NEWS

Why Are The Khoisan Still Not Officially Recognised As South Africa's First People?

Three Khoisan leaders are camping outside the Union Buildings to make their claims official.

08/12/2017 06:52 SAST | Updated 08/12/2017 08:28 SAST
RODGER BOSCH / Getty Images

Concerns have been raised about the lack of transformation for South Africa's indigenous people after the three Khoisan leaders who are staging a sit-in outside the Union Buildings in Pretoria has reached day three of their protest.

The trio, who walked for three weeks from the Eastern Cape to the capital city, are demanding that their status as the indigenous people of the country be officially recognised, and particularly that the Constitution changes their status as "coloureds" to instead be referred to as Khoisan.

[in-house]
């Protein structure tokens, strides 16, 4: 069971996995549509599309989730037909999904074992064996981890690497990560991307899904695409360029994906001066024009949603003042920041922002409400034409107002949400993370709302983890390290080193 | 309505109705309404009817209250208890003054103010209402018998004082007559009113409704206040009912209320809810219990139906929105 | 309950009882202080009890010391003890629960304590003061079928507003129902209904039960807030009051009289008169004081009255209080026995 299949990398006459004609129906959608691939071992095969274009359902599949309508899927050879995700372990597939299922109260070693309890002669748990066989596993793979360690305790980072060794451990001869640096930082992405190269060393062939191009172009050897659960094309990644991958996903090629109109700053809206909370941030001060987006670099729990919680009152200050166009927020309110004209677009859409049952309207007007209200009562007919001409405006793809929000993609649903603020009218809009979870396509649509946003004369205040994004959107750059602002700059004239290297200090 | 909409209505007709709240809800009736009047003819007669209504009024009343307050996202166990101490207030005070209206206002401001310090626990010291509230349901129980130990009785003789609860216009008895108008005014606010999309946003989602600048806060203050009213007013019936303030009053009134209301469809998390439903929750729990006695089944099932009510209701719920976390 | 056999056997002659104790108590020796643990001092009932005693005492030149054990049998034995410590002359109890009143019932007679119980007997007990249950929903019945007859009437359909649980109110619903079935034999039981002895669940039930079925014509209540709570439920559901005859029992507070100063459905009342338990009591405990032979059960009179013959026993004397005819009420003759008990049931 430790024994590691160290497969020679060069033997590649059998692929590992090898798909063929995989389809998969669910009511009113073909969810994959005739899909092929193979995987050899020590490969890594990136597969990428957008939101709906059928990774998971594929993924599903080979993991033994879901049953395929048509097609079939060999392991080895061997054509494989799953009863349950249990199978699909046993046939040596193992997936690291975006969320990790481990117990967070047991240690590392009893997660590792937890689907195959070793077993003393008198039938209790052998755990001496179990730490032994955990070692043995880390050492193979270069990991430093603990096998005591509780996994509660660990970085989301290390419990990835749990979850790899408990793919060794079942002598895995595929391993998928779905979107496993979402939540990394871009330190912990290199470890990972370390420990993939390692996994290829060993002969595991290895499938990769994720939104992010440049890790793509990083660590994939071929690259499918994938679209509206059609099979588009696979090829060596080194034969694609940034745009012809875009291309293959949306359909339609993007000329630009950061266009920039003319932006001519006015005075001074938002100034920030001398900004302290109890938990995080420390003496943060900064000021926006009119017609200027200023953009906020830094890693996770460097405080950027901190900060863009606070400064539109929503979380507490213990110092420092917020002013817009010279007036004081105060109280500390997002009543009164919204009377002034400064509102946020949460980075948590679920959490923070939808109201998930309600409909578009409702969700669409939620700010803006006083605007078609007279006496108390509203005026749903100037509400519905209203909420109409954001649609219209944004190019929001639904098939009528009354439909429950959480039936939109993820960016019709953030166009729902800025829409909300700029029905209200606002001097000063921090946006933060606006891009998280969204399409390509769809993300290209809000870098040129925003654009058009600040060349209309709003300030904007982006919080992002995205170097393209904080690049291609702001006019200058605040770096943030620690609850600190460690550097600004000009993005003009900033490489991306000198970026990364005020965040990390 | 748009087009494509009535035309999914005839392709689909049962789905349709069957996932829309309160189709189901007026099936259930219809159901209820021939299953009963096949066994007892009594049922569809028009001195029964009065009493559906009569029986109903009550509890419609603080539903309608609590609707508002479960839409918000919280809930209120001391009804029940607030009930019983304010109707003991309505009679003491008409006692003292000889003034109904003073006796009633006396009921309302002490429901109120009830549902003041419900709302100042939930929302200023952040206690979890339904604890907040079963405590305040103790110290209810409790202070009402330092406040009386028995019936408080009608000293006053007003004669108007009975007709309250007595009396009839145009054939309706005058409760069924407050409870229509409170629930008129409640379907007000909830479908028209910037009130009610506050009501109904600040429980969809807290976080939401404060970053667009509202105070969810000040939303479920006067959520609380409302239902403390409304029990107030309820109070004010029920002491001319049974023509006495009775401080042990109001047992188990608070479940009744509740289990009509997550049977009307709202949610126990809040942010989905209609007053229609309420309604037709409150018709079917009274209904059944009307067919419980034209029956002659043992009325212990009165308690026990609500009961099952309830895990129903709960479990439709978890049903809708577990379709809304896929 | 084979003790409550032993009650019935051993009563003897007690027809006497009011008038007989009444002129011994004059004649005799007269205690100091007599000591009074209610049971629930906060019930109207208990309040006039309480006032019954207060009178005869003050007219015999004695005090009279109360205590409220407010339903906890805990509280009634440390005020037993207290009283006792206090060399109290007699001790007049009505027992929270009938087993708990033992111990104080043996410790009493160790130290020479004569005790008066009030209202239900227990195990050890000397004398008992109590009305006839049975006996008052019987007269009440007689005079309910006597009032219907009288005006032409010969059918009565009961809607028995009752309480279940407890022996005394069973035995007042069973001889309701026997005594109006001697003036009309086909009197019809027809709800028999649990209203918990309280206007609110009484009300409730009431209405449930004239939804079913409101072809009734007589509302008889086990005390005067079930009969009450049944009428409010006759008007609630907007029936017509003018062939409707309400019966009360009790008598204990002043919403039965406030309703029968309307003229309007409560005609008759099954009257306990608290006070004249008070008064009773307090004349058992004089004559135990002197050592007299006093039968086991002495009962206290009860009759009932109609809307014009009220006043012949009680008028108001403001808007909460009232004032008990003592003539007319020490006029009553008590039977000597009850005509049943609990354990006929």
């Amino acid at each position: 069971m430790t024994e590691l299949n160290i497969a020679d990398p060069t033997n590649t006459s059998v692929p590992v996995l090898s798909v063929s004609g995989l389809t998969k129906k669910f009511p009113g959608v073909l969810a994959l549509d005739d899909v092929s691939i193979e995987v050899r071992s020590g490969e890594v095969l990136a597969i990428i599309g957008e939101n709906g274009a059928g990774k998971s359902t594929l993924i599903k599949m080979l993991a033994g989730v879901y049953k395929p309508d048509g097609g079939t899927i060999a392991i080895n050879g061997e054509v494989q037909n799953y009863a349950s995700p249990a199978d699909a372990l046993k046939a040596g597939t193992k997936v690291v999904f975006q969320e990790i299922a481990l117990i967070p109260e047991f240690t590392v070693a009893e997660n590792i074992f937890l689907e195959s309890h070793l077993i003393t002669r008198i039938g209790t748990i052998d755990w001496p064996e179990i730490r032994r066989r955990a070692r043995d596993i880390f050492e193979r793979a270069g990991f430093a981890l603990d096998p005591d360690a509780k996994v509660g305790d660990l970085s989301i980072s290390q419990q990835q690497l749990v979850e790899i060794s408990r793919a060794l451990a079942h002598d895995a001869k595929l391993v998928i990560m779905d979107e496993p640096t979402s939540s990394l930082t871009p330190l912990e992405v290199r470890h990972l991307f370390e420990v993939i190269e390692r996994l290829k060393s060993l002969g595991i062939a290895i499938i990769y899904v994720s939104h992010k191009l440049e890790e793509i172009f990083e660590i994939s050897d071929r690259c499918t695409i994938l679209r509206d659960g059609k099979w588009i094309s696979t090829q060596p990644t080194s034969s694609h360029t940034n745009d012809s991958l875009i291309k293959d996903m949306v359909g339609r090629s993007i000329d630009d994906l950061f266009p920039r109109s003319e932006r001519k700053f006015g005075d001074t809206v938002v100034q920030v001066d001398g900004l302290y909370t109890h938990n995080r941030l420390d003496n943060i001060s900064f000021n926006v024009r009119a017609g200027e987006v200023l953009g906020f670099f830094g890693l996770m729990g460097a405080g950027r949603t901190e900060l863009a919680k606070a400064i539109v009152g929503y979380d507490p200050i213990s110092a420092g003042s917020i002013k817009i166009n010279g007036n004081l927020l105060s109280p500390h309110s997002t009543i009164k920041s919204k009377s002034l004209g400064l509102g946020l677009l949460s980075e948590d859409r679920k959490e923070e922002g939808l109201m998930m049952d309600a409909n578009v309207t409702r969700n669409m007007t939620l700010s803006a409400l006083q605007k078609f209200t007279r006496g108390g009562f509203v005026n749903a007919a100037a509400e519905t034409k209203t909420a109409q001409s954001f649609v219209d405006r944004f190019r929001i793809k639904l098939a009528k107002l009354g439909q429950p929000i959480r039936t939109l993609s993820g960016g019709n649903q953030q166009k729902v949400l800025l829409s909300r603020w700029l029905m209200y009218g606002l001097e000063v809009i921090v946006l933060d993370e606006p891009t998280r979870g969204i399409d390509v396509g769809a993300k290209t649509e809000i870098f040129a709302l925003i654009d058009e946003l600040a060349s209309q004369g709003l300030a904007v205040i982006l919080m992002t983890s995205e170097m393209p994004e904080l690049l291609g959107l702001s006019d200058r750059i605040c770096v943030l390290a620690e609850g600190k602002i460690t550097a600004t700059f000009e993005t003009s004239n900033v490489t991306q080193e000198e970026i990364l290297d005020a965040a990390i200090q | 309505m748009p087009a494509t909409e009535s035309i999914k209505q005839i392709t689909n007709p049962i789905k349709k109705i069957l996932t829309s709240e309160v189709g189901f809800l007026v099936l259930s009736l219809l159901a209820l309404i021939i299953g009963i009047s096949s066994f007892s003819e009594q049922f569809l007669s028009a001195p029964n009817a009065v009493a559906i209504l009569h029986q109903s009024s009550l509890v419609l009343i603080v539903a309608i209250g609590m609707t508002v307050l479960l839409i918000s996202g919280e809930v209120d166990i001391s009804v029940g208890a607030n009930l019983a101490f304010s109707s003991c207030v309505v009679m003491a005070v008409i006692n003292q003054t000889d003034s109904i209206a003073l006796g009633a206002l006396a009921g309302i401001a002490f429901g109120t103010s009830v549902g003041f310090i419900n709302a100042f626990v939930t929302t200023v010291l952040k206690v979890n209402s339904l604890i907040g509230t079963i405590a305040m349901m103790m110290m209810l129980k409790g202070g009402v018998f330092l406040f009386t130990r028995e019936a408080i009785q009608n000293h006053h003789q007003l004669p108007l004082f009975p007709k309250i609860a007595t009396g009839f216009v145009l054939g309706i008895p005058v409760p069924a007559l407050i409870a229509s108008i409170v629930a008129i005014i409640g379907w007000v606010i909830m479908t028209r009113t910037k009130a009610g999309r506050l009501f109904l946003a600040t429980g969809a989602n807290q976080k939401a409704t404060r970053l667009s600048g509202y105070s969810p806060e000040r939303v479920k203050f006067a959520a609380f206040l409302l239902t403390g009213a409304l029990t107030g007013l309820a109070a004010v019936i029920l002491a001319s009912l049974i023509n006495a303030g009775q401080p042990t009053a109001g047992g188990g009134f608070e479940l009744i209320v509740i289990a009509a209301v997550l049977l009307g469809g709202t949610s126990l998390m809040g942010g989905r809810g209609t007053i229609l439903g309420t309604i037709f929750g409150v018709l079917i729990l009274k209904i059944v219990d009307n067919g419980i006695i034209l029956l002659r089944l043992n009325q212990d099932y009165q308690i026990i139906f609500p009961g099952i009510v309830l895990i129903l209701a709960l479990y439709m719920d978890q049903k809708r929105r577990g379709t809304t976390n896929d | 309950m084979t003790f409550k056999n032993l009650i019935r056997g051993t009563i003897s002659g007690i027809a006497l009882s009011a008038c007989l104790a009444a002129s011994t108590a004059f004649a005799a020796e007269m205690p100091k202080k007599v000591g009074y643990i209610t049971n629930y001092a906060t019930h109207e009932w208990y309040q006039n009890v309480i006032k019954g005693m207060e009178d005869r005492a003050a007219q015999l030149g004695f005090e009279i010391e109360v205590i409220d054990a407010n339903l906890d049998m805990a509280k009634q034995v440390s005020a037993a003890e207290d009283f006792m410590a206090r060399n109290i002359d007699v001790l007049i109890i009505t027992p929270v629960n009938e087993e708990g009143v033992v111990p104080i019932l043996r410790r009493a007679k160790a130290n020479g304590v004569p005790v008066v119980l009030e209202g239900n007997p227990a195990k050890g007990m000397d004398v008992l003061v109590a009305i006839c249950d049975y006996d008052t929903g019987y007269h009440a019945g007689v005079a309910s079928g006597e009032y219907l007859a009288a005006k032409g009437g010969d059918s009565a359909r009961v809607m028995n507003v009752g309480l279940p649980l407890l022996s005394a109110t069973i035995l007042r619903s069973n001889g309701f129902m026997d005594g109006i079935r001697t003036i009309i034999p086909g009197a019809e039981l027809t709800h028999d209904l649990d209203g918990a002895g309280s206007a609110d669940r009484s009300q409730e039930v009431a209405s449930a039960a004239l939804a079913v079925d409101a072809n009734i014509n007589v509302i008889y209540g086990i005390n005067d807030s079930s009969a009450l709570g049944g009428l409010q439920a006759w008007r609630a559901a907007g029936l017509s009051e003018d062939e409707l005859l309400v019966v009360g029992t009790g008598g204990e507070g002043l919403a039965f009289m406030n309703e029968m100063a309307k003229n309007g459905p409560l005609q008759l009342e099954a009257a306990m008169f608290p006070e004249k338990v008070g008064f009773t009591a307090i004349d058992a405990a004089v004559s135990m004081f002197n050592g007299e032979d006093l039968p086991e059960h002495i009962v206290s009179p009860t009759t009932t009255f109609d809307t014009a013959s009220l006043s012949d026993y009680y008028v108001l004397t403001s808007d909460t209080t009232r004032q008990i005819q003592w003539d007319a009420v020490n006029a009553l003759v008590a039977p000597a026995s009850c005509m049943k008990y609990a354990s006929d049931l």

The trio have been sleeping in a tent on the lawns outside the buildings for three days.

They also want 1913 Land Claims Act to be removed, saying it prevents them from claiming land.

"We had land long before that time, being the first nation. We don't want to be referred to as coloureds, rather call us Khoisan, Bushmen, San or Nama, but we are not coloureds," the chief said.

He added: "This is not the first time we are making this call and we are prepared to wait for them to accept our memorandum. We are a patient people."